CHIEF EXECUTIVE OFFICER
Leaders are givers. That is literally the job description. Give direction, give priorities, give vision, give training, give solutions, give motivation, etc. As practice owner and team leader, you probably have days when you feel you have given all you can give to the outflow of energy needed.
But leaders need inflow too, and sources to draw upon for ideas and energy. How, as a leader in a profession where most doctors work in isolation from their peers and colleagues, do you receive the creative and motivational boost that keeps your leadership battery charged?
The truth is you’re not going to find it within your practice working alone. Even if your practice is a great one, it becomes an echo chamber of systems and strategies. The most successful practices will coast toward a well-worn comfort zone over time. New ideas that keep the pot stirred and a motivated leader who has the energy to nudge the practice forward is needed to keep practices dynamic, enjoyable and growing.
To find energy and motivational inputs as a leader, the best place to look is your endodontic colleagues. That means getting outside your daily operational environment and into environments where you are bumping elbows with other doctors, absorbing their energy and ideas, discussing visions and strategies, and enjoying collegial friendships.
In two weeks, we’ll be at the AAE22 annual meeting in Phoenix, which is one of my favorite events … precisely for the reason that it is a great assembly of endodontists. There are educational programs, speakers, new products on the market, and doctors meeting up with their professional friendships … some of which go all the way back to dental school and their endodontic residency.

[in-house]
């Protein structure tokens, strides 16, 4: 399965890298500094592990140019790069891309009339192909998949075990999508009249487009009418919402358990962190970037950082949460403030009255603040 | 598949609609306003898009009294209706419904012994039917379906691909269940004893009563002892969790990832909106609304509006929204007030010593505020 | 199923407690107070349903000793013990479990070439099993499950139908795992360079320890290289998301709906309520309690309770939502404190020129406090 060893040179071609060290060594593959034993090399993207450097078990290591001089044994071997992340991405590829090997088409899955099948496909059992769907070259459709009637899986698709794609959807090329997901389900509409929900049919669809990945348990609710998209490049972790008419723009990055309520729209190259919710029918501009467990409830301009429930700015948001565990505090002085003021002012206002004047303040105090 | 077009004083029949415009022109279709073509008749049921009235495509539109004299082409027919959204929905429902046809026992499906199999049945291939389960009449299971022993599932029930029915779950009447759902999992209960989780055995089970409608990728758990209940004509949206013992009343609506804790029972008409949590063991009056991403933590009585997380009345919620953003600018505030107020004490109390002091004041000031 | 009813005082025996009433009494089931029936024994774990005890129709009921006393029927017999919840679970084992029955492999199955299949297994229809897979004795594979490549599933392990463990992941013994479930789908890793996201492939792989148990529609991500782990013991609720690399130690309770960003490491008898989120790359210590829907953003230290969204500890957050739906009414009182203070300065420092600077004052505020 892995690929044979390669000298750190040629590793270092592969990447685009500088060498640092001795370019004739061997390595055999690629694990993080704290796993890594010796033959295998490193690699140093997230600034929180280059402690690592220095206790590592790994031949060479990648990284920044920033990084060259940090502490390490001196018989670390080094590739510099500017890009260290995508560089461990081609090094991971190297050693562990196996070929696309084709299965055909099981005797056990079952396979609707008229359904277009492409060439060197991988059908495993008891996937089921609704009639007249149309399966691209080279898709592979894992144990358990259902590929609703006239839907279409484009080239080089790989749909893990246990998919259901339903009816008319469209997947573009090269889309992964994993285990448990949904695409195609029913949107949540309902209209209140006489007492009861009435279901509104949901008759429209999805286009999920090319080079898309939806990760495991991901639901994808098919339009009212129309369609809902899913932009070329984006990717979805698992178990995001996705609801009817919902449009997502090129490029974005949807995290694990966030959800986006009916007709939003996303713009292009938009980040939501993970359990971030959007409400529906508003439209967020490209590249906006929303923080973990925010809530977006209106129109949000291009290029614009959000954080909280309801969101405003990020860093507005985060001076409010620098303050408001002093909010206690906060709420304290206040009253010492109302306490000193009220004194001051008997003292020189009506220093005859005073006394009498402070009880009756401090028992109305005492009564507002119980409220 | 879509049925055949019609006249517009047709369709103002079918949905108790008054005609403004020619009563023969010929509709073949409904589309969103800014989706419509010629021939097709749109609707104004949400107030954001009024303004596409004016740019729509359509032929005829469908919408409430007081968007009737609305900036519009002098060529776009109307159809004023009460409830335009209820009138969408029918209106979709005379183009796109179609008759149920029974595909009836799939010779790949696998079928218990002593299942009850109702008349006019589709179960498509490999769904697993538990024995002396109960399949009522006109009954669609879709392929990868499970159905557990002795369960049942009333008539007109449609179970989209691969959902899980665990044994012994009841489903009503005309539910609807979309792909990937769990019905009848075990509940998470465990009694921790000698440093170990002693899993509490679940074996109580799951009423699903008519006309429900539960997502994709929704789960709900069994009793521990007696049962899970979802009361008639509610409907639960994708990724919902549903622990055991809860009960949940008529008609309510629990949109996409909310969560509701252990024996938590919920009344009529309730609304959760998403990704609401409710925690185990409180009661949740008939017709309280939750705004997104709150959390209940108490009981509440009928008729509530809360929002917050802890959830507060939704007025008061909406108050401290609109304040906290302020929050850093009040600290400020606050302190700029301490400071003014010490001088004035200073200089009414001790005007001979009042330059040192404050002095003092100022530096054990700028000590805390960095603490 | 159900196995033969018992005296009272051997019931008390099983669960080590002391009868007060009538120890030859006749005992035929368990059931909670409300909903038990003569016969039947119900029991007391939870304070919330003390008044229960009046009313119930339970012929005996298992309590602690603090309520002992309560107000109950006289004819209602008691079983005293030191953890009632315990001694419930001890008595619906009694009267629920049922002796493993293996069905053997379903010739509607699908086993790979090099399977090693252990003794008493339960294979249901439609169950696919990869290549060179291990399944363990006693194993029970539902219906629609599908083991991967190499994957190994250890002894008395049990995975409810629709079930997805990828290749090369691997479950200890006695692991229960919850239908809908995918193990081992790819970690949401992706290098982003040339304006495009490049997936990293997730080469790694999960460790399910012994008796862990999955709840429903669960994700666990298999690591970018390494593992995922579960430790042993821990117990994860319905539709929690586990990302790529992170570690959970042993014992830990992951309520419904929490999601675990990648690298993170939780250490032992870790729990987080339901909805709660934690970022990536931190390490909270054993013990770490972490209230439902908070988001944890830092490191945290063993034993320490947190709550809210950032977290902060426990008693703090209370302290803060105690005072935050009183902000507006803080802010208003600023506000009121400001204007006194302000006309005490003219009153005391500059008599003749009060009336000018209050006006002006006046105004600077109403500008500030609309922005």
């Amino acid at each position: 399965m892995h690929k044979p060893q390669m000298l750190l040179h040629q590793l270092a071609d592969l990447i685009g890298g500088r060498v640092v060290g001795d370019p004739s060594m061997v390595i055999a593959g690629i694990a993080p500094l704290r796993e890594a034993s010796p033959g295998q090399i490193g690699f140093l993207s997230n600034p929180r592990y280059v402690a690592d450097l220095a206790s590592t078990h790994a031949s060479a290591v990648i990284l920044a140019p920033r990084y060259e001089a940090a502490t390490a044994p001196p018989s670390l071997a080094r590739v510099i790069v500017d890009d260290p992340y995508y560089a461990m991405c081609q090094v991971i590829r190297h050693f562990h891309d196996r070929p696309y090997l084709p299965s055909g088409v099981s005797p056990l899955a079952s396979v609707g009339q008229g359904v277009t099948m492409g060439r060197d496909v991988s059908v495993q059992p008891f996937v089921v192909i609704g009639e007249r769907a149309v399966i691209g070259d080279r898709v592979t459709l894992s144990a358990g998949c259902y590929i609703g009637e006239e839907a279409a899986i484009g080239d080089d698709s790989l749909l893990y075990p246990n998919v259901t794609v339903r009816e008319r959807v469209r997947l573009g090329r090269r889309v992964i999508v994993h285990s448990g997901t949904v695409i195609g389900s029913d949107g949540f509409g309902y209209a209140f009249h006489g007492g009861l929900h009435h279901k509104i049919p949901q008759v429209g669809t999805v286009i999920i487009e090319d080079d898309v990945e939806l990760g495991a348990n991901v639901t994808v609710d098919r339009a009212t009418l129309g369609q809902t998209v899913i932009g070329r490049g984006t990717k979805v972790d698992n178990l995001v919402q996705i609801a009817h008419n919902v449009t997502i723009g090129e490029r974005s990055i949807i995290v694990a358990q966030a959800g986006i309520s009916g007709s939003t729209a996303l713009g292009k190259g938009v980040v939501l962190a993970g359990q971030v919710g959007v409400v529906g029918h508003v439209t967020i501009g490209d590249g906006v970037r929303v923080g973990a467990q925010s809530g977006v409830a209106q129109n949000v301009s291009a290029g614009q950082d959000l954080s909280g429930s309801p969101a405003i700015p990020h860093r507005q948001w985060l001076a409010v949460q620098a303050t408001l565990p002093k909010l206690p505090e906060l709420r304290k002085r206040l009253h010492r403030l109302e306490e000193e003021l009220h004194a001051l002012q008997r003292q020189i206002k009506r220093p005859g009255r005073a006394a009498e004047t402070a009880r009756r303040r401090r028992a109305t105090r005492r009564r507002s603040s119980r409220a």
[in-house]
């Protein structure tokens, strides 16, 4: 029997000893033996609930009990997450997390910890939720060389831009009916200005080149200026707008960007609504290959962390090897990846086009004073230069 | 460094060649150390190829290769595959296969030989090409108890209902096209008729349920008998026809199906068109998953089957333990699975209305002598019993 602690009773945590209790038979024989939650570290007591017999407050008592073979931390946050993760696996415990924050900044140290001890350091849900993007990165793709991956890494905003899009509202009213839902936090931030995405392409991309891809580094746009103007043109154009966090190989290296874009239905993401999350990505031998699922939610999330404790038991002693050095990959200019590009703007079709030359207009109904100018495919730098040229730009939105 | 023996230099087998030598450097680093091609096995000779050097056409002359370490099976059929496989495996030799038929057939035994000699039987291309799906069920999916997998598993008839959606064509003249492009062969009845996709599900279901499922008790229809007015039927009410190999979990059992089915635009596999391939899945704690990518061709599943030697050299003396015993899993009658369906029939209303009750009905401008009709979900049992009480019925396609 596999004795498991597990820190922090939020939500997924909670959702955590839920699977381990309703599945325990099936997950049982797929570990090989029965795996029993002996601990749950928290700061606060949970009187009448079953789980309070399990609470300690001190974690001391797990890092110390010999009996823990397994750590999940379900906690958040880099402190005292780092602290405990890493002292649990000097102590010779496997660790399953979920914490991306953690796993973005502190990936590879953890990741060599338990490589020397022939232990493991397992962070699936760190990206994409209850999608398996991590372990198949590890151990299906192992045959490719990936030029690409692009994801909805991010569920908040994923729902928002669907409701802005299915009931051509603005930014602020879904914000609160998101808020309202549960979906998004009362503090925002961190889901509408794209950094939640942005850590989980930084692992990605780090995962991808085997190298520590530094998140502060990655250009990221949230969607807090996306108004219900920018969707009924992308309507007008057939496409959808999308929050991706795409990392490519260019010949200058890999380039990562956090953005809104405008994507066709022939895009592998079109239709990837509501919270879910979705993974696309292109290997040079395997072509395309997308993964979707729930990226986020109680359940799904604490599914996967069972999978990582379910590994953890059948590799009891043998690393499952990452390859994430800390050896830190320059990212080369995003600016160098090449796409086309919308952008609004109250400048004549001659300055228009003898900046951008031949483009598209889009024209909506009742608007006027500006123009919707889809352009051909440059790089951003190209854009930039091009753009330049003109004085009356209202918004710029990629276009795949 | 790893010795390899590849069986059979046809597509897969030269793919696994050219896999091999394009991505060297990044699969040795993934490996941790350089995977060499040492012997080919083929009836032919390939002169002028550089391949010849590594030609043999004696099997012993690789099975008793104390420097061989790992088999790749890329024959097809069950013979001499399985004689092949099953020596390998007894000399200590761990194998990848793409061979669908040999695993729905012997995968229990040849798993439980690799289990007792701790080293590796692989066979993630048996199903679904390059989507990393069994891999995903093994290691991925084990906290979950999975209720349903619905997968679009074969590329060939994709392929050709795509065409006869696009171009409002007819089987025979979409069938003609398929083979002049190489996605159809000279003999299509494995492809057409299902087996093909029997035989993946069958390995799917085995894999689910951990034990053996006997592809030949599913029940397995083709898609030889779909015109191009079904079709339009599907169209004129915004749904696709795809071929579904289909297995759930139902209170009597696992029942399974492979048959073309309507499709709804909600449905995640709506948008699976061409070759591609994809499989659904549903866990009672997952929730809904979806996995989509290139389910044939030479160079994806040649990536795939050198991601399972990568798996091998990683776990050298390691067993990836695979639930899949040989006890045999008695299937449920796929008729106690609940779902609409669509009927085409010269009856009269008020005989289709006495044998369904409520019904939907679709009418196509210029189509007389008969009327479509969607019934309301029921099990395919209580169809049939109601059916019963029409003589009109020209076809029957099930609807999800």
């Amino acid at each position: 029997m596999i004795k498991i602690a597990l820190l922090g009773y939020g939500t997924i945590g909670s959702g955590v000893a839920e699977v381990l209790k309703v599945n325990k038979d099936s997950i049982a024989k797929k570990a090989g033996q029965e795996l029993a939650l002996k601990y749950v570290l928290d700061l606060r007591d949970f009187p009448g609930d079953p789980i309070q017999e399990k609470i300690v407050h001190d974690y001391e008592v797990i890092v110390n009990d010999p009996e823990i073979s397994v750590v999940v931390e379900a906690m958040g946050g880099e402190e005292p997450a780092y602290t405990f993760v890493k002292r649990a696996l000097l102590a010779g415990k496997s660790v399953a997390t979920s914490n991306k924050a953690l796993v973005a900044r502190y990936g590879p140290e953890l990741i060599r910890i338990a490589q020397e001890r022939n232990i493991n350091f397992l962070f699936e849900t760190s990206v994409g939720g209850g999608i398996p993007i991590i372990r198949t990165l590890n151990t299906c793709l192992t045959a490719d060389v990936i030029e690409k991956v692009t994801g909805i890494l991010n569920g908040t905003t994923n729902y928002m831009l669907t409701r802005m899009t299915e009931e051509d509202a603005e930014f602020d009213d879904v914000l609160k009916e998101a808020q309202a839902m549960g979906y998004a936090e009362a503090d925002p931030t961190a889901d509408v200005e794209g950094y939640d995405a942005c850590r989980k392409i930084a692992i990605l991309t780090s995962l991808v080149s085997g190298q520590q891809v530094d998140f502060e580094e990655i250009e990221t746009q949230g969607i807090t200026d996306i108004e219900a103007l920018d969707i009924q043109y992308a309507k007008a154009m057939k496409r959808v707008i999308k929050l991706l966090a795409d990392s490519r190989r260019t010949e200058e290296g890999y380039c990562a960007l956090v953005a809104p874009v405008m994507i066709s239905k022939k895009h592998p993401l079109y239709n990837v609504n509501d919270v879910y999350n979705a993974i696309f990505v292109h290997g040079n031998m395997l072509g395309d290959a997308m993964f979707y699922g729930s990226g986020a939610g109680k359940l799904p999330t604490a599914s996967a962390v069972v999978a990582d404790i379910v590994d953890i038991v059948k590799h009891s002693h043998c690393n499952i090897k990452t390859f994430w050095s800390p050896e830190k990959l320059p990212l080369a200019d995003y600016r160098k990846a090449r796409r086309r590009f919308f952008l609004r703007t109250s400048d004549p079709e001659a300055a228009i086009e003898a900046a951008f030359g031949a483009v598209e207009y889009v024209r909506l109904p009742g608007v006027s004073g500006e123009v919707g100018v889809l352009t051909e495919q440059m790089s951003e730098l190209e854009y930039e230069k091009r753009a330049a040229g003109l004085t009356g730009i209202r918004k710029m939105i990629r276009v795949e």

For Endo Mastery, we love this meeting because our team gets to connect with incredible doctors, including our clients and former clients. We love to hear about the wonderful things doctors are accomplishing. These conversations are so vital, which is why our booth is set up to encourage socializing and sharing ideas for success between colleagues. If you’re at the AAE meeting this year, please drop in and join other doctors in conversation.
Beyond the AAE meeting, there are other great opportunities for you to engage with your colleagues and learn from endodontic leaders. Local and state endodontic groups are very accessible options. There are online options too … some of which are interactive and some that are information-driven, such as the AAE’s stimulating monthly podcast Endo Voices hosted by Dr. Marcus D. Johnson.
Study clubs are also a great option. At Endo Mastery, we have Mastery Circle for our clients who have progressed to a certain level through coaching. Mastery Circle is directed and hosted by Dr. Ace Goerig, and it is focused on continued practice success and personal financial growth. Member doctors also share their own ideas, and the overall approach is to have insightful conversations in an enjoyable, friendly and supportive forum.
Overcoming the Isolation Blues
So many doctors keep their nose to the grindstone and over time they find themselves feeling very distant from the profession. They might reminisce about the camaraderie of residency and wonder where those colleagues are now.
This sense of professional isolation can actually create a lot of stress. Doctors can feel that everyone (patients, team, referrers, family) are depending on them for everything, but nobody is concerned about helping the doctor with their problems. Many doctors feel so out of balance that they are running on empty all the time … both in the practice and at home.
Lots of things can change that negative trajectory, including re-establishing or forming new professional connections that can relate to the unique challenges of owning a practice and practicing endodontics. It might take some effort and time, but seeking new voices (from colleagues, leaders, coaches and mentors) can shift your internal dialog and help you reinvigorate your joy of the profession.